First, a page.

by Malcolm Curtis|The Local, Switzerland|August 23, 2012
The federal government has decided to delay by four months the implementation of a law to limit the construction of holiday homes in Switzerland.
The legislation, which aims to ban new secondary residences in Swiss municipalities where the level is already above 20 percent, is now set to take effect on January 1st 2013.
Voters on March 11th approved the law, an initiative spearheaded by environmentalist Franz Weber.
In delaying the legislation, the government issued a statement on Wednesday noting that it requires diverse changes to Swiss property regulations.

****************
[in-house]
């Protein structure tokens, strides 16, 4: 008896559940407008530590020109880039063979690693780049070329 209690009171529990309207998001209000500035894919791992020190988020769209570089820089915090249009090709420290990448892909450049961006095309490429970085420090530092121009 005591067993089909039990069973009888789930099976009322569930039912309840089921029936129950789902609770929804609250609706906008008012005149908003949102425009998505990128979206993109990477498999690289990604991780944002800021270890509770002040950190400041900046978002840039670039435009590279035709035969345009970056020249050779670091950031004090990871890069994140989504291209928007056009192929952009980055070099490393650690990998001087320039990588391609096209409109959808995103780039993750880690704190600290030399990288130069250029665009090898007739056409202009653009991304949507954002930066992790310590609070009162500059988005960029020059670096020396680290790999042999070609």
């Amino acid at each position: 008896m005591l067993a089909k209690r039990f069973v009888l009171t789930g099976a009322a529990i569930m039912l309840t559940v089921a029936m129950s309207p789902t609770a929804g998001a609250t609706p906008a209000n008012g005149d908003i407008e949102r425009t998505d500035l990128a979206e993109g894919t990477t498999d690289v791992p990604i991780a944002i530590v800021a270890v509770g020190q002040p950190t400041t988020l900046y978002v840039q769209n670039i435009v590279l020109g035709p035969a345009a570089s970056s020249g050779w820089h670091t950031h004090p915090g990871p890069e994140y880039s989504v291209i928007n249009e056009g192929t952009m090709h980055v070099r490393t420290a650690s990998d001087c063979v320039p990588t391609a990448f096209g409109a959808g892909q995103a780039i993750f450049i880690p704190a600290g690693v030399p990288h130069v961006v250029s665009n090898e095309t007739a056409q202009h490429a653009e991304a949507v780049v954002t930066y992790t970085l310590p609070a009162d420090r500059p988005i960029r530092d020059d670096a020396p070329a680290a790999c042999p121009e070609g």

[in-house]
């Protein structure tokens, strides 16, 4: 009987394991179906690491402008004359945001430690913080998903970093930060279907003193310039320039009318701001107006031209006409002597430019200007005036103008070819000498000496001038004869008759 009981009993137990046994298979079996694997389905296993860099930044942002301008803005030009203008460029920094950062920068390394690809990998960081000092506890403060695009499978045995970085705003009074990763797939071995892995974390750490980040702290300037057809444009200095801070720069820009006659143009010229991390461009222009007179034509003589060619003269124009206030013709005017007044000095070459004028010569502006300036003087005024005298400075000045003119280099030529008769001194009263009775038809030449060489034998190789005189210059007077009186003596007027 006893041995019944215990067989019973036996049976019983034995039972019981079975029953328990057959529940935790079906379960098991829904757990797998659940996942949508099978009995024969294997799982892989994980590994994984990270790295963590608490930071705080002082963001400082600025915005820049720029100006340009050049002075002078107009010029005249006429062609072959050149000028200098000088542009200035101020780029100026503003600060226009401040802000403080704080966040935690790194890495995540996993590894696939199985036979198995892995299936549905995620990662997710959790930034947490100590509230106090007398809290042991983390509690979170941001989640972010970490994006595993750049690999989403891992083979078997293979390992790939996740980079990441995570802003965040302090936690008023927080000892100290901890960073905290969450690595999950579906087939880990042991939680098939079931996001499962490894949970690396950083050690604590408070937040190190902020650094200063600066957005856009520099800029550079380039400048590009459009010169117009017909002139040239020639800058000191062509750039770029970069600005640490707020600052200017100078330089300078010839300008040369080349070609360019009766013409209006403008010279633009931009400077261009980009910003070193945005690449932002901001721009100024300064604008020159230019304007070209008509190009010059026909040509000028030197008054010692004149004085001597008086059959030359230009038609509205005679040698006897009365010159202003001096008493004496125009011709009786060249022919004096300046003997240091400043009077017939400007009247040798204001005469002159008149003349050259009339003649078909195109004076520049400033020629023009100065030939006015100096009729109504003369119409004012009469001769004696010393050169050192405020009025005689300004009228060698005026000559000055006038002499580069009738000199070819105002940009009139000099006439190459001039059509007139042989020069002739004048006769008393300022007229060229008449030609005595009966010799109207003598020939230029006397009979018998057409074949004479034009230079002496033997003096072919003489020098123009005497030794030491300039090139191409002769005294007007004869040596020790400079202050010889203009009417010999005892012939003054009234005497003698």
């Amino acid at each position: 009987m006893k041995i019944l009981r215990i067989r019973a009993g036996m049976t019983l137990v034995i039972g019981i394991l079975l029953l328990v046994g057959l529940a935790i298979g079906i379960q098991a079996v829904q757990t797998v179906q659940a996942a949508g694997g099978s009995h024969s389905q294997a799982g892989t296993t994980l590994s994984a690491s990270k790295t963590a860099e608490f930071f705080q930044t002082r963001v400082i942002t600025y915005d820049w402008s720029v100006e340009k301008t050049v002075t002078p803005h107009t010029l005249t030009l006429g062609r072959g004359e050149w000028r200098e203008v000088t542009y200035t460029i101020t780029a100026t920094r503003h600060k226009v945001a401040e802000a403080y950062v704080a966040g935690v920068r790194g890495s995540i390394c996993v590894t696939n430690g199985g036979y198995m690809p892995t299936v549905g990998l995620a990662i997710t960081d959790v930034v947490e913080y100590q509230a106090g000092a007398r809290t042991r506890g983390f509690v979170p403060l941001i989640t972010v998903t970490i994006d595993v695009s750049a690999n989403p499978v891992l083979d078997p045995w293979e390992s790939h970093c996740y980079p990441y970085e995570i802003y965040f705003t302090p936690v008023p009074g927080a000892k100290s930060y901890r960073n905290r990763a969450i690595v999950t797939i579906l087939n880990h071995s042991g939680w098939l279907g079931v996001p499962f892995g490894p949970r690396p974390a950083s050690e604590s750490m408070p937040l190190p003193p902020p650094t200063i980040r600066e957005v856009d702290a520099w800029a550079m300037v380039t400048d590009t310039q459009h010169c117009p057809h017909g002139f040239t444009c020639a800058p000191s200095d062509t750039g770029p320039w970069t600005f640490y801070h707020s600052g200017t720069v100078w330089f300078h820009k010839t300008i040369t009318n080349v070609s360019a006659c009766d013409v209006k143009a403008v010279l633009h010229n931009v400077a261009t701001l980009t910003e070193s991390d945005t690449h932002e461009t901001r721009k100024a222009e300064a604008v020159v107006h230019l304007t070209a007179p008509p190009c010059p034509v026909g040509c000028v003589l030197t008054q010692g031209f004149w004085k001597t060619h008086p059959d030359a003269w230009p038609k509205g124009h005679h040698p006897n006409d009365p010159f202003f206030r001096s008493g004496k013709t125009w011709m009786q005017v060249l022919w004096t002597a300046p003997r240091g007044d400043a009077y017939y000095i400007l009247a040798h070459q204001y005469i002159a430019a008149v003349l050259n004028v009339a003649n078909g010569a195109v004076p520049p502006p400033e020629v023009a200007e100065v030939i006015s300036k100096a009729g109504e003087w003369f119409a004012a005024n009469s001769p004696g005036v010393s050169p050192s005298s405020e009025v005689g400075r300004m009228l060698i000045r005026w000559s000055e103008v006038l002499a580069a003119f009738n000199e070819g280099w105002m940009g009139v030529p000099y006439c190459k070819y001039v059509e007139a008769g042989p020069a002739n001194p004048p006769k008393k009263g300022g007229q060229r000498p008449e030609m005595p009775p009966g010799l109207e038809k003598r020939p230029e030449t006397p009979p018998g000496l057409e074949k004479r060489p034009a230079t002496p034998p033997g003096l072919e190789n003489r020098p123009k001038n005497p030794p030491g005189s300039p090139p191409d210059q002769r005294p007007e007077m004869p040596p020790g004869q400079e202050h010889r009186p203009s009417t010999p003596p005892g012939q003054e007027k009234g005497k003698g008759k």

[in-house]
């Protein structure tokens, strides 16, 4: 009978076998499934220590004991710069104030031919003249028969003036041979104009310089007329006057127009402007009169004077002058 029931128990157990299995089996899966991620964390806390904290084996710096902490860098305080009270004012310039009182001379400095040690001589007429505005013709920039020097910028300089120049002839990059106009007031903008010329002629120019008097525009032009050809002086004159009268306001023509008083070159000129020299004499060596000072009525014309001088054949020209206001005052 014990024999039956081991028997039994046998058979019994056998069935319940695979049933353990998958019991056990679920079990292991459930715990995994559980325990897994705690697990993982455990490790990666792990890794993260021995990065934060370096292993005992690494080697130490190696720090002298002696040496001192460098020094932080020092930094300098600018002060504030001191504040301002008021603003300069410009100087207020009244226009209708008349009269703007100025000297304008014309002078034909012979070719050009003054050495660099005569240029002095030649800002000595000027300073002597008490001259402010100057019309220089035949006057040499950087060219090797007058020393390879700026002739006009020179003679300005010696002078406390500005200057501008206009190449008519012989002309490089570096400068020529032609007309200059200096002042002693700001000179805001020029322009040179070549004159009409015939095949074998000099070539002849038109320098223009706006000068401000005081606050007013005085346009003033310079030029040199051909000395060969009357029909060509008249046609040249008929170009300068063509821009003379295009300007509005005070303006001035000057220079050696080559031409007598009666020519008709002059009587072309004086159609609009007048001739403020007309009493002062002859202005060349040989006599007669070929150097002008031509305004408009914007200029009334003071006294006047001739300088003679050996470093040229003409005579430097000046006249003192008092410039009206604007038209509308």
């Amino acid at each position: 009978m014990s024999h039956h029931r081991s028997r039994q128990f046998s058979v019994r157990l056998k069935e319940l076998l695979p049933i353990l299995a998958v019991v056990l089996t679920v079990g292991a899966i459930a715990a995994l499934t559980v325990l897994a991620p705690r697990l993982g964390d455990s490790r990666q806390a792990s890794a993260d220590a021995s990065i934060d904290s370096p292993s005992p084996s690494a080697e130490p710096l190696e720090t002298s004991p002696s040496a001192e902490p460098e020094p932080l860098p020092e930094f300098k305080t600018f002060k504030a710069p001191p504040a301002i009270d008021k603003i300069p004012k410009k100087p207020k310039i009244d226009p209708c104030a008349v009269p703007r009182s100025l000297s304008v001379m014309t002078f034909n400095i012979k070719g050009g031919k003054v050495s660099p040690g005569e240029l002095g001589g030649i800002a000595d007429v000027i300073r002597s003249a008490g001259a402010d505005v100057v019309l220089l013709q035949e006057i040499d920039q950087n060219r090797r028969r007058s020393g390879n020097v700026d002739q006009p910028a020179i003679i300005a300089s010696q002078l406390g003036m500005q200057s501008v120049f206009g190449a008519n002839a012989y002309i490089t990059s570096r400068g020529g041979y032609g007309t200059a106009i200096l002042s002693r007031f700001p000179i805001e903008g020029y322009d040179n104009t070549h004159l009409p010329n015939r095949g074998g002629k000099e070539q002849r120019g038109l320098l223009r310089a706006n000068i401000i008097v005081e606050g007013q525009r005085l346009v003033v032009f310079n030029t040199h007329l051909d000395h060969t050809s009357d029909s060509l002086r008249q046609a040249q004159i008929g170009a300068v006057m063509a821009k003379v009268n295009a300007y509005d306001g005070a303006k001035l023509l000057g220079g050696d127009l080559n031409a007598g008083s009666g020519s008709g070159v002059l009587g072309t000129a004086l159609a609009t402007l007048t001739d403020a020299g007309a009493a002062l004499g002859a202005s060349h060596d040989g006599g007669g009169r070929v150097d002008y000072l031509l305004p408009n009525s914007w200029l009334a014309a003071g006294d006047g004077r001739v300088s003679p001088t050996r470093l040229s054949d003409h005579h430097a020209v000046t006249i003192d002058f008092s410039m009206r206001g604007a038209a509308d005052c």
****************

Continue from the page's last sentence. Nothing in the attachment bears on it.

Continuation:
Weber pushed for the restrictions to end the “invasion” of secondary homes in some communities, particularly in tourist resorts, where chalets remain vacant for much of the year.
Supporters of the initiative were also concerned about real estate developments threatening natural areas.
The so-called “Lex Weber” applies to the authorization of new holiday homes in municipalities where the quota of 20 percent is exceeded.
However, an exception applies in cases when builders can guarantee that they will not have “empty beds” for most of the year and that they are to be used exclusively for tourists.
The federal government officially defines a secondary residence as one that is “not used year round by a person officially living in the municipality or for a business activity or training purposes”.
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